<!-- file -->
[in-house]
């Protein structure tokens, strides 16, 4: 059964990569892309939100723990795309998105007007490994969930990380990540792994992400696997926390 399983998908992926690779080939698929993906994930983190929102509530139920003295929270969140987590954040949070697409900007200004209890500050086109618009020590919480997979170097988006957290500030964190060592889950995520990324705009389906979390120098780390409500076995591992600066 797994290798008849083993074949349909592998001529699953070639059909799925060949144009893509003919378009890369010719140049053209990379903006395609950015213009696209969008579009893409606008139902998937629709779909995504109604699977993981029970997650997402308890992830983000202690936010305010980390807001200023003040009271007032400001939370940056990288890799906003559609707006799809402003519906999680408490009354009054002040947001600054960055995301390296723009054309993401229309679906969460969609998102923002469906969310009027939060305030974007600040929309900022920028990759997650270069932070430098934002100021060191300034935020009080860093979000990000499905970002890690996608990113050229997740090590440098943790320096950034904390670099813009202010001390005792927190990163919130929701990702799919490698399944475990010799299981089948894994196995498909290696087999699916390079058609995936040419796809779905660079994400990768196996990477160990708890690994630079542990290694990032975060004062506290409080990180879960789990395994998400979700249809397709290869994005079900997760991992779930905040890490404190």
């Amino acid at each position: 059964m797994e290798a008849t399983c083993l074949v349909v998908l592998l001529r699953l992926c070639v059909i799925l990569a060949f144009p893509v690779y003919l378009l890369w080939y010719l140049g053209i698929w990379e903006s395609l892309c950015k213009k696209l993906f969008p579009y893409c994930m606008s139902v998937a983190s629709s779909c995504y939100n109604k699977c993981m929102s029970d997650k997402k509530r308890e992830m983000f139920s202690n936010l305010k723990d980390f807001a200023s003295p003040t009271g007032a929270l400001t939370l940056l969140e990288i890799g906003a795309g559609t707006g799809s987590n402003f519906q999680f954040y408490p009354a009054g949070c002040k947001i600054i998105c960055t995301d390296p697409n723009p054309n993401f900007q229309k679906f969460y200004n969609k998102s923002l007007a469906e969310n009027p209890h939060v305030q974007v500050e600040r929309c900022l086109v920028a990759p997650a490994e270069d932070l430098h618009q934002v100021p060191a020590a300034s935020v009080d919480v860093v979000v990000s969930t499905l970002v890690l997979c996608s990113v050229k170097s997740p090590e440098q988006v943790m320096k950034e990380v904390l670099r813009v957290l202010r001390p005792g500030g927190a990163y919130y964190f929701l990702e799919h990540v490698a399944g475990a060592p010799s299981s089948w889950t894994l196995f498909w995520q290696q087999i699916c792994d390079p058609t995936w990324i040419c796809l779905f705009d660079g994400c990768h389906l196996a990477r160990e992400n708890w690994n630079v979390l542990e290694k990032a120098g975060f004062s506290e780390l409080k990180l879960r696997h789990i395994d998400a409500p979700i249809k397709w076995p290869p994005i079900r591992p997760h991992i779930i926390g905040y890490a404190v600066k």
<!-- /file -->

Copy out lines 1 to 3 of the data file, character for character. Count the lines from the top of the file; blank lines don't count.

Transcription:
[in-house]
């Protein structure tokens, strides 16, 4: 059964990569892309939100723990795309998105007007490994969930990380990540792994992400696997926390 399983998908992926690779080939698929993906994930983190929102509530139920003295929270969140987590954040949070697409900007200004209890500050086109618009020590919480997979170097988006957290500030964190060592889950995520990324705009389906979390120098780390409500076995591992600066 797994290798008849083993074949349909592998001529699953070639059909799925060949144009893509003919378009890369010719140049053209990379903006395609950015213009696209969008579009893409606008139902998937629709779909995504109604699977993981029970997650997402308890992830983000202690936010305010980390807001200023003040009271007032400001939370940056990288890799906003559609707006799809402003519906999680408490009354009054002040947001600054960055995301390296723009054309993401229309679906969460969609998102923002469906969310009027939060305030974007600040929309900022920028990759997650270069932070430098934002100021060191300034935020009080860093979000990000499905970002890690996608990113050229997740090590440098943790320096950034904390670099813009202010001390005792927190990163919130929701990702799919490698399944475990010799299981089948894994196995498909290696087999699916390079058609995936040419796809779905660079994400990768196996990477160990708890690994630079542990290694990032975060004062506290409080990180879960789990395994998400979700249809397709290869994005079900997760991992779930905040890490404190």
């Amino acid at each position: 059964m797994e290798a008849t399983c083993l074949v349909v998908l592998l001529r699953l992926c070639v059909i799925l990569a060949f144009p893509v690779y003919l378009l890369w080939y010719l140049g053209i698929w990379e903006s395609l892309c950015k213009k696209l993906f969008p579009y893409c994930m606008s139902v998937a983190s629709s779909c995504y939100n109604k699977c993981m929102s029970d997650k997402k509530r308890e992830m983000f139920s202690n936010l305010k723990d980390f807001a200023s003295p003040t009271g007032a929270l400001t939370l940056l969140e990288i890799g906003a795309g559609t707006g799809s987590n402003f519906q999680f954040y408490p009354a009054g949070c002040k947001i600054i998105c960055t995301d390296p697409n723009p054309n993401f900007q229309k679906f969460y200004n969609k998102s923002l007007a469906e969310n009027p209890h939060v305030q974007v500050e600040r929309c900022l086109v920028a990759p997650a490994e270069d932070l430098h618009q934002v100021p060191a020590a300034s935020v009080d919480v860093v979000v990000s969930t499905l970002v890690l997979c996608s990113v050229k170097s997740p090590e440098q988006v943790m320096k950034e990380v904390l670099r813009v957290l202010r001390p005792g500030g927190a990163y919130y964190f929701l990702e799919h990540v490698a399944g475990a060592p010799s299981s089948w889950t894994l196995f498909w995520q290696q087999i699916c792994d390079p058609t995936w990324i040419c796809l779905f705009d660079g994400c990768h389906l196996a990477r160990e992400n708890w690994n630079v979390l542990e290694k990032a120098g975060f004062s506290e780390l409080k990180l879960r696997h789990i395994d998400a409500p979700i249809k397709w076995p290869p994005i079900r591992p997760h991992i779930i926390g905040y890490a404190v600066k």